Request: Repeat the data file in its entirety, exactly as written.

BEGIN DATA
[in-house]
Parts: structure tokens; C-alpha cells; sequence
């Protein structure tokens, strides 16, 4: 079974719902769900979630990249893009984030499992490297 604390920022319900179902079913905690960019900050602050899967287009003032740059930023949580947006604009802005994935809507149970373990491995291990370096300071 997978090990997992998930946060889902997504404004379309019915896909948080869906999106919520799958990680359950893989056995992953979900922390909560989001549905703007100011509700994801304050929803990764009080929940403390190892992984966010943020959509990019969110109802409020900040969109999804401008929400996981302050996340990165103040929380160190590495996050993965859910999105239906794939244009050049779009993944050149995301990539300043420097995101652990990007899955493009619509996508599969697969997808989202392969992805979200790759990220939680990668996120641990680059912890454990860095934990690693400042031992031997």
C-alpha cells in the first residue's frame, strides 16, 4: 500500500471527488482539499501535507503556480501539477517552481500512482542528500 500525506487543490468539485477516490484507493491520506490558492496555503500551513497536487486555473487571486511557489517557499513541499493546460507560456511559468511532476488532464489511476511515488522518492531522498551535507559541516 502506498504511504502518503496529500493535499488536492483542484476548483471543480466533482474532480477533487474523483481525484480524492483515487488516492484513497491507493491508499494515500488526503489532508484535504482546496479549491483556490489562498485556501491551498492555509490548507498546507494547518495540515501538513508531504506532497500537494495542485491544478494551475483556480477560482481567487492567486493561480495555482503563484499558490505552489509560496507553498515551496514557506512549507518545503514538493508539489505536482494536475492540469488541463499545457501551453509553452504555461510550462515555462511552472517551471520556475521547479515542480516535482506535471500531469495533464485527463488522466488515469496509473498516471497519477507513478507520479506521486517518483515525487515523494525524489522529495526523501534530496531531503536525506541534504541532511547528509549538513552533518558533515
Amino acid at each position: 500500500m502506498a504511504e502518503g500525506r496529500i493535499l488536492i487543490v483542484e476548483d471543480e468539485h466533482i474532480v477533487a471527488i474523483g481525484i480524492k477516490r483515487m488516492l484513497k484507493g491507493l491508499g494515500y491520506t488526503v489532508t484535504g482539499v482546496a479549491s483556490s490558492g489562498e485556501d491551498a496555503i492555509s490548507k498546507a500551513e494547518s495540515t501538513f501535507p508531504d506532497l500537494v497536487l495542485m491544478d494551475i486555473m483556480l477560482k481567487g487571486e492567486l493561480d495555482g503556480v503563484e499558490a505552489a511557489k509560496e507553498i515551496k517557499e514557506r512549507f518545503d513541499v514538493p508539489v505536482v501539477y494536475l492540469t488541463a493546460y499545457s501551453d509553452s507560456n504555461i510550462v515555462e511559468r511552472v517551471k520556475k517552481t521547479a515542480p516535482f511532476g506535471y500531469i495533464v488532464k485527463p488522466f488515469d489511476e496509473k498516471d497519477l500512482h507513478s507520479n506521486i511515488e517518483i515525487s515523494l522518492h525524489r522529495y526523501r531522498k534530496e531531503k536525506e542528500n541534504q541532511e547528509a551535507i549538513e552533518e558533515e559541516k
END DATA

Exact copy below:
[in-house]
Parts: structure tokens; C-alpha cells; sequence
């Protein structure tokens, strides 16, 4: 079974719902769900979630990249893009984030499992490297 604390920022319900179902079913905690960019900050602050899967287009003032740059930023949580947006604009802005994935809507149970373990491995291990370096300071 997978090990997992998930946060889902997504404004379309019915896909948080869906999106919520799958990680359950893989056995992953979900922390909560989001549905703007100011509700994801304050929803990764009080929940403390190892992984966010943020959509990019969110109802409020900040969109999804401008929400996981302050996340990165103040929380160190590495996050993965859910999105239906794939244009050049779009993944050149995301990539300043420097995101652990990007899955493009619509996508599969697969997808989202392969992805979200790759990220939680990668996120641990680059912890454990860095934990690693400042031992031997």
C-alpha cells in the first residue's frame, strides 16, 4: 500500500471527488482539499501535507503556480501539477517552481500512482542528500 500525506487543490468539485477516490484507493491520506490558492496555503500551513497536487486555473487571486511557489517557499513541499493546460507560456511559468511532476488532464489511476511515488522518492531522498551535507559541516 502506498504511504502518503496529500493535499488536492483542484476548483471543480466533482474532480477533487474523483481525484480524492483515487488516492484513497491507493491508499494515500488526503489532508484535504482546496479549491483556490489562498485556501491551498492555509490548507498546507494547518495540515501538513508531504506532497500537494495542485491544478494551475483556480477560482481567487492567486493561480495555482503563484499558490505552489509560496507553498515551496514557506512549507518545503514538493508539489505536482494536475492540469488541463499545457501551453509553452504555461510550462515555462511552472517551471520556475521547479515542480516535482506535471500531469495533464485527463488522466488515469496509473498516471497519477507513478507520479506521486517518483515525487515523494525524489522529495526523501534530496531531503536525506541534504541532511547528509549538513552533518558533515
Amino acid at each position: 500500500m502506498a504511504e502518503g500525506r496529500i493535499l488536492i487543490v483542484e476548483d471543480e468539485h466533482i474532480v477533487a471527488i474523483g481525484i480524492k477516490r483515487m488516492l484513497k484507493g491507493l491508499g494515500y491520506t488526503v489532508t484535504g482539499v482546496a479549491s483556490s490558492g489562498e485556501d491551498a496555503i492555509s490548507k498546507a500551513e494547518s495540515t501538513f501535507p508531504d506532497l500537494v497536487l495542485m491544478d494551475i486555473m483556480l477560482k481567487g487571486e492567486l493561480d495555482g503556480v503563484e499558490a505552489a511557489k509560496e507553498i515551496k517557499e514557506r512549507f518545503d513541499v514538493p508539489v505536482v501539477y494536475l492540469t488541463a493546460y499545457s501551453d509553452s507560456n504555461i510550462v515555462e511559468r511552472v517551471k520556475k517552481t521547479a515542480p516535482f511532476g506535471y500531469i495533464v488532464k485527463p488522466f488515469d489511476e496509473k498516471d497519477l500512482h507513478s507520479n506521486i511515488e517518483i515525487s515523494l522518492h525524489r522529495y526523501r531522498k534530496e531531503k536525506e542528500n541534504q541532511e547528509a551535507i549538513e552533518e558533515e559541516k